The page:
What is perhaps most remarkable about Malcolm X is its depiction of one man’s capacity for change. If Malcolm Little’s conversion to Malcolm X weren’t powerful enough, in the movie’s third act we see Malcolm X transform once again into El-Hajj Malik El-Shabazz after a life-changing pilgrimage to Mecca. Having witnessed people of all racial backgrounds worshipping together as Muslims, Malcolm returns to America with a significantly different outlook. He expresses willingness, for the first time, to work with other leaders to campaign for “human rights,” a term he preferred over “civil rights.” His view of whites had softened after he experienced praying with white Muslims. Lee covers an astonishing amount of ground with his interpretation of Malcolm X’s unfortunately short life. The scope of his vision must truly be seen to be appreciated. While the more than three hour running time might seem off-putting, it doesn’t feel nearly that long. The movie is loaded with excellent supporting performances by actors such as Delroy Lindo as Malcolm’s former crime boss and Angela Bassett as Malcolm’s wife Betty Shabazz.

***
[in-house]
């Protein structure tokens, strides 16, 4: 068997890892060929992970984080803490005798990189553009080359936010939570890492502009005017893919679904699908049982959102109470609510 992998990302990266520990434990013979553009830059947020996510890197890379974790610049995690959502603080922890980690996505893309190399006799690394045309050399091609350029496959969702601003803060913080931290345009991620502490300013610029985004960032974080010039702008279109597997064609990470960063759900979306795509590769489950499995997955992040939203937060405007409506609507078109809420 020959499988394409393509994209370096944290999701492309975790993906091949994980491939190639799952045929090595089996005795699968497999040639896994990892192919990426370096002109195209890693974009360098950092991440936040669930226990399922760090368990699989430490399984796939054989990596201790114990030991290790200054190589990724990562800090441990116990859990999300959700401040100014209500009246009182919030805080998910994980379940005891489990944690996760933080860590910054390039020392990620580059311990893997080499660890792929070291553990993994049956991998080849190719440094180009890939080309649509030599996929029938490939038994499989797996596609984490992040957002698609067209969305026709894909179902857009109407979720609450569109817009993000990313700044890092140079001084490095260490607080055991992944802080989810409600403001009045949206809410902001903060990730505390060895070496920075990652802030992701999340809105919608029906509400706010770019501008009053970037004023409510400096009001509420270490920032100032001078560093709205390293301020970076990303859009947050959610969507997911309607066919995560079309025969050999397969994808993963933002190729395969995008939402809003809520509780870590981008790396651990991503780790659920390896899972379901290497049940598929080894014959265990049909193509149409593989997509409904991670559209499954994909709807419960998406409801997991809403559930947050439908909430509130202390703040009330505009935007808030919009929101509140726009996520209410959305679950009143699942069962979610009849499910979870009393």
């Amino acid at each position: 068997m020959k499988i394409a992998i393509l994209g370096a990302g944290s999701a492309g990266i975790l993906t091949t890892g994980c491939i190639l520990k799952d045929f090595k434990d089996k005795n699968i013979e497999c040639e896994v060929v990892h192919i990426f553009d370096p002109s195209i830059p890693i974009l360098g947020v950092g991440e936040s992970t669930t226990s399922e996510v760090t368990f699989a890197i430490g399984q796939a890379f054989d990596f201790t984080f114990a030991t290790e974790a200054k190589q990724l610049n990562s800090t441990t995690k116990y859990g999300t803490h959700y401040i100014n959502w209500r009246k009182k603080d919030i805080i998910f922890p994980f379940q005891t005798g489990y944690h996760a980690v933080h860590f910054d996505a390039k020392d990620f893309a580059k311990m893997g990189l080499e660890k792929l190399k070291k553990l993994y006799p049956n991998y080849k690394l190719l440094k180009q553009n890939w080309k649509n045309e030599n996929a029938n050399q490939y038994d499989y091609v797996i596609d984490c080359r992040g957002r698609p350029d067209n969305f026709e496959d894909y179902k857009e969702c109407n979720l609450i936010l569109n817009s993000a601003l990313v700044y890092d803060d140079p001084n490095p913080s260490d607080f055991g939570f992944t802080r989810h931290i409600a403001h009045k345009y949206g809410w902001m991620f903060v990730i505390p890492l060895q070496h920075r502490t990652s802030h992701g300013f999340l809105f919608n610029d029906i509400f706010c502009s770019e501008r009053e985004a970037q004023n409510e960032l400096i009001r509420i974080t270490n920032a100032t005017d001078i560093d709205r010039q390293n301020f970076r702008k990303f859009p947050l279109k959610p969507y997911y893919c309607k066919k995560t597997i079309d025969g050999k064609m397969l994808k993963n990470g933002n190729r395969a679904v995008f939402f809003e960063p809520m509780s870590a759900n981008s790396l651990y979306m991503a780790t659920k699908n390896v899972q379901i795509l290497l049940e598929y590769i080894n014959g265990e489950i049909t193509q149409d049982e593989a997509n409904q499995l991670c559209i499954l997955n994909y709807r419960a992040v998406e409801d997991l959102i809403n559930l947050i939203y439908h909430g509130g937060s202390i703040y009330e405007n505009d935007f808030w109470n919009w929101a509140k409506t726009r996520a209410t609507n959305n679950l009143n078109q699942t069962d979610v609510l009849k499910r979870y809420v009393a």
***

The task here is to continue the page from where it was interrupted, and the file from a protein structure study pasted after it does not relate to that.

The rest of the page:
Malcolm X looks good, if not quite spectacular, on Blu-ray in a 1080p, AVC-encoded transfer. Colors are well represented – which is of considerable benefit given the movie’s bright, varied palette. Especially early on, when the costumes are particularly loud and flashy, the vivid colors look great. Overall the cinematography has a sort of hazy, soft focus look. This is also well represented by the high definition transfer. But the downside is that sharpness is a little lacking, especially during indoor scenes. This was apparently intentional and shouldn’t reflect negatively on the transfer itself. My only real complaint was during a few scenes an unusual problem cropped up, noticeable during some of the brightly lit outdoor scenes with sparse backgrounds. The best way I can describe it is that it looked a little like a water stain on the source print. I’m sure that’s not what it was, but that’s what it appeared as: a strange, subtle discoloration.